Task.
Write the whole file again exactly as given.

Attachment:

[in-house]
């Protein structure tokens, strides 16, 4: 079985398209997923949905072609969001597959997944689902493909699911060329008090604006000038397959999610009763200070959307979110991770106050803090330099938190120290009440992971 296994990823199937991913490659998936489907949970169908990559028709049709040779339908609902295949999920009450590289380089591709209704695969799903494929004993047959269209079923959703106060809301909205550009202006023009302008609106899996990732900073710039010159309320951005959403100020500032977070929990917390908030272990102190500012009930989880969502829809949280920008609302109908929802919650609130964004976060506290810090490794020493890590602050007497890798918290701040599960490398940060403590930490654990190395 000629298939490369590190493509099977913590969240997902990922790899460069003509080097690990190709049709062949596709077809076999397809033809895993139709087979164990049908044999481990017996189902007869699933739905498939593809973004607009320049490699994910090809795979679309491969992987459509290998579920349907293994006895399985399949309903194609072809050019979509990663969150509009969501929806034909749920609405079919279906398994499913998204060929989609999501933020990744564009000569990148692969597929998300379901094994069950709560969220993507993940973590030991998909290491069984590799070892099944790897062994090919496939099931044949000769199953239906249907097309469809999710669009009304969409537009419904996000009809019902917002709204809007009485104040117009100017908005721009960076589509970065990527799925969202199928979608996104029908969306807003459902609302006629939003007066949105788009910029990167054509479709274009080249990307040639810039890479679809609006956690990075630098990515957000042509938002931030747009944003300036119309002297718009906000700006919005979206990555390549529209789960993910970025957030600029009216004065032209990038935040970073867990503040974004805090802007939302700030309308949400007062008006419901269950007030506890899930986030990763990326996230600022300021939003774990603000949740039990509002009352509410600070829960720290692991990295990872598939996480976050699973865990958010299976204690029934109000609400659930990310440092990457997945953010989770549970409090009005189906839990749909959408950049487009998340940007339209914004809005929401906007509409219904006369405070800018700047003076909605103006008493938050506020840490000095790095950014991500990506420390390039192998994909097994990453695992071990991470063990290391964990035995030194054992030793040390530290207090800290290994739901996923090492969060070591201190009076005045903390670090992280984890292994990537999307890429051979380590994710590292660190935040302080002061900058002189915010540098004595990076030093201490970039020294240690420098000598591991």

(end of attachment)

[in-house]
């Protein structure tokens, strides 16, 4: 079985398209997923949905072609969001597959997944689902493909699911060329008090604006000038397959999610009763200070959307979110991770106050803090330099938190120290009440992971 296994990823199937991913490659998936489907949970169908990559028709049709040779339908609902295949999920009450590289380089591709209704695969799903494929004993047959269209079923959703106060809301909205550009202006023009302008609106899996990732900073710039010159309320951005959403100020500032977070929990917390908030272990102190500012009930989880969502829809949280920008609302109908929802919650609130964004976060506290810090490794020493890590602050007497890798918290701040599960490398940060403590930490654990190395 000629298939490369590190493509099977913590969240997902990922790899460069003509080097690990190709049709062949596709077809076999397809033809895993139709087979164990049908044999481990017996189902007869699933739905498939593809973004607009320049490699994910090809795979679309491969992987459509290998579920349907293994006895399985399949309903194609072809050019979509990663969150509009969501929806034909749920609405079919279906398994499913998204060929989609999501933020990744564009000569990148692969597929998300379901094994069950709560969220993507993940973590030991998909290491069984590799070892099944790897062994090919496939099931044949000769199953239906249907097309469809999710669009009304969409537009419904996000009809019902917002709204809007009485104040117009100017908005721009960076589509970065990527799925969202199928979608996104029908969306807003459902609302006629939003007066949105788009910029990167054509479709274009080249990307040639810039890479679809609006956690990075630098990515957000042509938002931030747009944003300036119309002297718009906000700006919005979206990555390549529209789960993910970025957030600029009216004065032209990038935040970073867990503040974004805090802007939302700030309308949400007062008006419901269950007030506890899930986030990763990326996230600022300021939003774990603000949740039990509002009352509410600070829960720290692991990295990872598939996480976050699973865990958010299976204690029934109000609400659930990310440092990457997945953010989770549970409090009005189906839990749909959408950049487009998340940007339209914004809005929401906007509409219904006369405070800018700047003076909605103006008493938050506020840490000095790095950014991500990506420390390039192998994909097994990453695992071990991470063990290391964990035995030194054992030793040390530290207090800290290994739901996923090492969060070591201190009076005045903390670090992280984890292994990537999307890429051979380590994710590292660190935040302080002061900058002189915010540098004595990076030093201490970039020294240690420098000598591991």